We know there is no other way for that to happen
than for You to have Your way in us.
Come, Holy Father,
Come, Jesus the Son,
Come, Holy Spirit,
Live in us!

[1] Raymond Brown, The Gospel According to John, AB (Garden City, NY: Doubleday & Company, 1970), 2: 776.

[This post is part of the “30 Days of Prayer” devotional. Read other posts here.]

C. S. Lewis on God’s Gift-Love


This from C. S. Lewis in The Four Loves:

God is love….[and] This…love is Gift-love. In God there is no hunger that needs to be filled, only plenteousness that desires to give….God, who needs nothing, loves into existence wholly superfluous creatures in order that He may love and perfect them. He creates the universe, already foreseeing…the buzzing cloud of flies about the cross, the flayed back pressed against the uneven stake, the nails driven through the mesial nerves, the repeated incipient suffocation as the body droops, the repeated torture of back and arms as it is time after time, for breath’s sake, hitched up. If I may dare the biological image, God is a ‘host’ who deliberately creates His own parasites; causes us to be that we may exploit and ‘take advantage of’ Him. Herein is love. This is the diagram of Love Himself, the inventor of all loves.[1]

[1] C. S. Lewis, The Four Loves (New York: Harcourt, Brace & World, 1960), 175-6.

I Am Loved Beyond Measure

“What’s love got to do with it?”

“All you need is love!”

“I wanna know what love is.”

“I will always love you.”

Any number of songs within our culture talk about the power of love in our lives. When we are loved we find a deeper meaning in our lives. Often, being loved and loving others helps us find out what is most important in life, and even to discover who we are.

In our current series at Eastbrook Church, “Who Am I?“, we are exploring biblical answers to questions about our identity as human beings. This past weekend I explored how knowing and experiencing the love of God shapes our sense of personal identity. I referenced a wide variety of Scripture passages, as well as a few nods of the head to Kevin Durant, Mother Teresa, and the movie Arrival.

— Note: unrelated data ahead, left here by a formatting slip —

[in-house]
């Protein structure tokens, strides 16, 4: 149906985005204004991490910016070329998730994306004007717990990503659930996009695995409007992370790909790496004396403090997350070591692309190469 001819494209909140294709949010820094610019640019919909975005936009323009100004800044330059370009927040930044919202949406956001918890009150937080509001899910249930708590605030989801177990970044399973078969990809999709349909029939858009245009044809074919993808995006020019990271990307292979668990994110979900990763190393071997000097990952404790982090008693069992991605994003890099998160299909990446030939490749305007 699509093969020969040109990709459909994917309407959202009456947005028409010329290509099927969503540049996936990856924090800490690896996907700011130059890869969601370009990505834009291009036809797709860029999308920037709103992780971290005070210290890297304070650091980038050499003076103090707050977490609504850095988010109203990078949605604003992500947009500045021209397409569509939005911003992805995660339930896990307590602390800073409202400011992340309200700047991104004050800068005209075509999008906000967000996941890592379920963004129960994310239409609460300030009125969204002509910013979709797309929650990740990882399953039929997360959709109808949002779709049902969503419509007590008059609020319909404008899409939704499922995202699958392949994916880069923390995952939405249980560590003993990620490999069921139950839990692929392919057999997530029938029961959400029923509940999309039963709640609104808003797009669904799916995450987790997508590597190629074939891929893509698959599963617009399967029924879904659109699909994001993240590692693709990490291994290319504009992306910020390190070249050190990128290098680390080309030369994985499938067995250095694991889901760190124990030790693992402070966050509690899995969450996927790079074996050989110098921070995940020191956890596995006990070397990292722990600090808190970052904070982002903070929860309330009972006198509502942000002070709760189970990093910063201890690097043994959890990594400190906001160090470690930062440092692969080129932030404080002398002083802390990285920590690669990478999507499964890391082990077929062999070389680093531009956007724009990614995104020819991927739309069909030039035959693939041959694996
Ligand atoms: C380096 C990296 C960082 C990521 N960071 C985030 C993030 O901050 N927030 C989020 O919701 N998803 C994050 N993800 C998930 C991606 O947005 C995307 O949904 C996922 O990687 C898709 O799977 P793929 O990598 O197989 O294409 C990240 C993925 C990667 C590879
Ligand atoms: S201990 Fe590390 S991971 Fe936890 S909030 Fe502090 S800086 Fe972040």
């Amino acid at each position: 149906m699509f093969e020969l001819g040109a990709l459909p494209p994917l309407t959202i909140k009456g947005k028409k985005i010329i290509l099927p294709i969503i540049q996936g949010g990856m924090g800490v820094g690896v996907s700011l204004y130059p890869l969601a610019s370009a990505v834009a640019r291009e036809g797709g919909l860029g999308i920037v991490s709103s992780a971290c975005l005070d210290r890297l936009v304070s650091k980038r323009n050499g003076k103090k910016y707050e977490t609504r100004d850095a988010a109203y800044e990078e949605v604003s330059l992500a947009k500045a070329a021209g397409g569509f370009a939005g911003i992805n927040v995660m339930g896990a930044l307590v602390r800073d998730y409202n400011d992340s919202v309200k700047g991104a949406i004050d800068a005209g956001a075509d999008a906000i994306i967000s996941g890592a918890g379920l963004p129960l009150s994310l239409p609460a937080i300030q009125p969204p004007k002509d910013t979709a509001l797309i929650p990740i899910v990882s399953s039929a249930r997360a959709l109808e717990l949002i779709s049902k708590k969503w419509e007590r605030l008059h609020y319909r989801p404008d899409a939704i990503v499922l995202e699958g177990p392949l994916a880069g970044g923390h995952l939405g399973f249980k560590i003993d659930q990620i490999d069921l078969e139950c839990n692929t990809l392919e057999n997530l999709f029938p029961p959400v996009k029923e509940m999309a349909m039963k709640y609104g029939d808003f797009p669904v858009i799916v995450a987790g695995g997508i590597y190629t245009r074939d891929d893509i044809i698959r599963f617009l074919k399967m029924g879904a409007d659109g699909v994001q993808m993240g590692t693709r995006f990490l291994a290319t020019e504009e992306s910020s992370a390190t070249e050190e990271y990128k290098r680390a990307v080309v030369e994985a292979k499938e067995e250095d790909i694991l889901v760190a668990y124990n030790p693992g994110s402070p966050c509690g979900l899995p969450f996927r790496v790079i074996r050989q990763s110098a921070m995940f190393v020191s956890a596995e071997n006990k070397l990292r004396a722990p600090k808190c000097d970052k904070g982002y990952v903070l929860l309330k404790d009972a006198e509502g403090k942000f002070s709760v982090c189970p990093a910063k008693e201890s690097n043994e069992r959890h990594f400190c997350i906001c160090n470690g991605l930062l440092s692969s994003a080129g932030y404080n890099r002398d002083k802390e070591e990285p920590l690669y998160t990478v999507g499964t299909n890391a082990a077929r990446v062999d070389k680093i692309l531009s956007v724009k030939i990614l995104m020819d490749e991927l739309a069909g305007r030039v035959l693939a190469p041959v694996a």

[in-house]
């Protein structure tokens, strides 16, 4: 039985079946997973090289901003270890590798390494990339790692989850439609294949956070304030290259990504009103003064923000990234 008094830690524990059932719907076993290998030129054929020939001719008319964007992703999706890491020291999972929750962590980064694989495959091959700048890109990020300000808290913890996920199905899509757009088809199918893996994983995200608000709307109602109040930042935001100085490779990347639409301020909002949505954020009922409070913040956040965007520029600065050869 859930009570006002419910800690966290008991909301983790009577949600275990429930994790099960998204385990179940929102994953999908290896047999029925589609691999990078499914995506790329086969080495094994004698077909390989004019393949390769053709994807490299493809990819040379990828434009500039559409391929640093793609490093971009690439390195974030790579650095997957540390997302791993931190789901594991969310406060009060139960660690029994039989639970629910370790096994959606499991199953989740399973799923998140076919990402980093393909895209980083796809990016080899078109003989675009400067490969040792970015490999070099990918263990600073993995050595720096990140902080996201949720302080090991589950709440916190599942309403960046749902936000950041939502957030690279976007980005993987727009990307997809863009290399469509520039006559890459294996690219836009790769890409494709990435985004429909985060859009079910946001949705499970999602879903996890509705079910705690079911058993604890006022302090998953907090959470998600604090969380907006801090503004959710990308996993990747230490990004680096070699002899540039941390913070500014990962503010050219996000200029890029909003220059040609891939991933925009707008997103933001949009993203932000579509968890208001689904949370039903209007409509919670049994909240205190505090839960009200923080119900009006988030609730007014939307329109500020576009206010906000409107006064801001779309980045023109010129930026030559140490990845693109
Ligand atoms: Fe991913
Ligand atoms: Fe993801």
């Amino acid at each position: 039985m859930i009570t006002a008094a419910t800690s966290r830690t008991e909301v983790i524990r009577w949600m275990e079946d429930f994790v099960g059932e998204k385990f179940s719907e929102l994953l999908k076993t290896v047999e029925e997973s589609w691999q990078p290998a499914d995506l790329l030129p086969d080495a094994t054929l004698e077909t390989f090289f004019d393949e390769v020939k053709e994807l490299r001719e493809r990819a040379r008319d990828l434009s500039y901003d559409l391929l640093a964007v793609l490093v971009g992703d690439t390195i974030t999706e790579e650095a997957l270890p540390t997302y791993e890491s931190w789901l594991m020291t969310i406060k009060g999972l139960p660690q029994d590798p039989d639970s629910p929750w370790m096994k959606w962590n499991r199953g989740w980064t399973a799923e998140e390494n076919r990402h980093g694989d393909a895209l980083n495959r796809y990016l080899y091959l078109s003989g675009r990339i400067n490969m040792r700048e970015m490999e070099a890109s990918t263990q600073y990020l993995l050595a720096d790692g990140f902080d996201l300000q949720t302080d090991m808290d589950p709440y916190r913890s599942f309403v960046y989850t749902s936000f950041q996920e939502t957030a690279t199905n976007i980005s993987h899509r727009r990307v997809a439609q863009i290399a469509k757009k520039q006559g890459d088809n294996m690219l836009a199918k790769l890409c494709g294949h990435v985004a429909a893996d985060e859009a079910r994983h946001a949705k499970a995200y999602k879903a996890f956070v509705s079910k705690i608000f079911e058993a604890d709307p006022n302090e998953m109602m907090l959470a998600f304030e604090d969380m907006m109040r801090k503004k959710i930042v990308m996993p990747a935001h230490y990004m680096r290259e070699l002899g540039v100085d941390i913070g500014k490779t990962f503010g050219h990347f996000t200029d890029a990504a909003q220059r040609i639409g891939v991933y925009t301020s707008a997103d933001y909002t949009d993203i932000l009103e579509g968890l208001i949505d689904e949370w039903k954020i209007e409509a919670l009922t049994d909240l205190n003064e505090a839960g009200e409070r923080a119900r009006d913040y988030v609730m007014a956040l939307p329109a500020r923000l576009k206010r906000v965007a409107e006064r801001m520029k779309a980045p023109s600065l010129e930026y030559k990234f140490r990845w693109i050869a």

You can view the message video and an expanded sermon outline below. You can follow the entire series at our web-site, through the Eastbrook app, or through our audio podcast.

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Kevin Durant’s MVP Mom

I began my message this past weekend by mentioning Kevin Durant’s 2014 MVP acceptance speech. Particularly, I highlighted how the sacrificial love of his mother helped him transcend his circumstances and become more than he imagined. You can watch the entire speech or simply jump ahead to see him talk about his mom at 23:29.

Who is your example of sacrificial love?

Won’t You Be My Neighbor?

I originally wrote the following blog post in 2011 as a series of reflections on Leviticus while reading through the Bible in a year. I’m re-posting it today because it fits the themes I’ve been writing about in terms of Leviticus and displaced people.


neighborWhen I grew up, I spent a lot of time watching Mr. Rogers. I’m not sure why, but there was something about the songs, sweaters, and shoes that just kept me coming back for more. Mr. Rogers loved to ask that simple question day after day for his riveted little television audience: “Won’t you be my neighbor?”

In the Bible, we find the theme of being a neighbor all over the place, even if it is a bit more serious than Mr. Rogers. When Jesus is asked what the most important commandment in all of the Hebrew Bible is, He answers by saying that we are to love God with all of who we are and that we are to love our neighbor as ourselves (Mark 12:28-34). Jesus’ summary statement ties together two commands: love of God and love of neighbor. Like with a coin, they are two sides to the same law of love.

The commandment to love God is fairly easy to grasp. Jesus draws from the celebrated Hebrew shema found in Deuteronomy 6. The shema is an identity marker for the Jewish people, in which they are called to worship and adhere to God alone.

The second half of Jesus’ words, however, comes from the often neglected book of Leviticus. In the midst of instructions about rituals, guidelines about annual ceremonies and festivals, and list upon list of what to eat and not to eat, we find these powerful words: “love your neighbor as yourself. I am the Lord” (Leviticus 19:18). Leading up to this statement, all sorts of relational situations are mentioned: stealing, lying, partiality in justice for the poor or the wealthy, slandering others, seeking revenge because of a grudge, making life difficult for the blind or deaf, and more.  Into the midst of many real life situations, God is saying that the ideal of loving our neighbor must be worked out in every social arena. It is our response to who God is. How we love others matters to God.